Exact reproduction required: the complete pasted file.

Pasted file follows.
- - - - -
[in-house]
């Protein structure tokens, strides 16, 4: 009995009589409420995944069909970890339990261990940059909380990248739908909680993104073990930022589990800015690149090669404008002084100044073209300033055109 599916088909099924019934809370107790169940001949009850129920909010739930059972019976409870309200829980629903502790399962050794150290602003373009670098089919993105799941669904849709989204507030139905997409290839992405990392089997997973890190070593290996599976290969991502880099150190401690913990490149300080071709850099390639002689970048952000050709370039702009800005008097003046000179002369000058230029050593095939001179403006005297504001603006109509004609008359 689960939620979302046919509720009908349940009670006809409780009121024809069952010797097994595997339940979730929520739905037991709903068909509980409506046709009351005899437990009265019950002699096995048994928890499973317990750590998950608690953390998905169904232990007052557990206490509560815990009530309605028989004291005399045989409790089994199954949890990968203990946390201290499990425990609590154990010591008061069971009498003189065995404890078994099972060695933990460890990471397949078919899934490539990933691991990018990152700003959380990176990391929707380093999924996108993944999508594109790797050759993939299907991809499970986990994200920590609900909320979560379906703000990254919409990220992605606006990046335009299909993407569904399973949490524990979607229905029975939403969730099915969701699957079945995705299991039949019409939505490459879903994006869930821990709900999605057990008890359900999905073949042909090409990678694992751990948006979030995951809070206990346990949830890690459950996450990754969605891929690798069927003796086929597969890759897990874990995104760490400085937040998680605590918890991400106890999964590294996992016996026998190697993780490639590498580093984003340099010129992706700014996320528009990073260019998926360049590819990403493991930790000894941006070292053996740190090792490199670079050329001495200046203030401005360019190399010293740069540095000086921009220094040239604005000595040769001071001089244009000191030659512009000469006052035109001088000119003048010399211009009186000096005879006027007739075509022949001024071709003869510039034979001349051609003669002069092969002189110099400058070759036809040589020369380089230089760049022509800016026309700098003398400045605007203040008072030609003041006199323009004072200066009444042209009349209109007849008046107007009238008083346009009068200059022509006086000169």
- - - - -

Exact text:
[in-house]
């Protein structure tokens, strides 16, 4: 009995009589409420995944069909970890339990261990940059909380990248739908909680993104073990930022589990800015690149090669404008002084100044073209300033055109 599916088909099924019934809370107790169940001949009850129920909010739930059972019976409870309200829980629903502790399962050794150290602003373009670098089919993105799941669904849709989204507030139905997409290839992405990392089997997973890190070593290996599976290969991502880099150190401690913990490149300080071709850099390639002689970048952000050709370039702009800005008097003046000179002369000058230029050593095939001179403006005297504001603006109509004609008359 689960939620979302046919509720009908349940009670006809409780009121024809069952010797097994595997339940979730929520739905037991709903068909509980409506046709009351005899437990009265019950002699096995048994928890499973317990750590998950608690953390998905169904232990007052557990206490509560815990009530309605028989004291005399045989409790089994199954949890990968203990946390201290499990425990609590154990010591008061069971009498003189065995404890078994099972060695933990460890990471397949078919899934490539990933691991990018990152700003959380990176990391929707380093999924996108993944999508594109790797050759993939299907991809499970986990994200920590609900909320979560379906703000990254919409990220992605606006990046335009299909993407569904399973949490524990979607229905029975939403969730099915969701699957079945995705299991039949019409939505490459879903994006869930821990709900999605057990008890359900999905073949042909090409990678694992751990948006979030995951809070206990346990949830890690459950996450990754969605891929690798069927003796086929597969890759897990874990995104760490400085937040998680605590918890991400106890999964590294996992016996026998190697993780490639590498580093984003340099010129992706700014996320528009990073260019998926360049590819990403493991930790000894941006070292053996740190090792490199670079050329001495200046203030401005360019190399010293740069540095000086921009220094040239604005000595040769001071001089244009000191030659512009000469006052035109001088000119003048010399211009009186000096005879006027007739075509022949001024071709003869510039034979001349051609003669002069092969002189110099400058070759036809040589020369380089230089760049022509800016026309700098003398400045605007203040008072030609003041006199323009004072200066009444042209009349209109007849008046107007009238008083346009009068200059022509006086000169």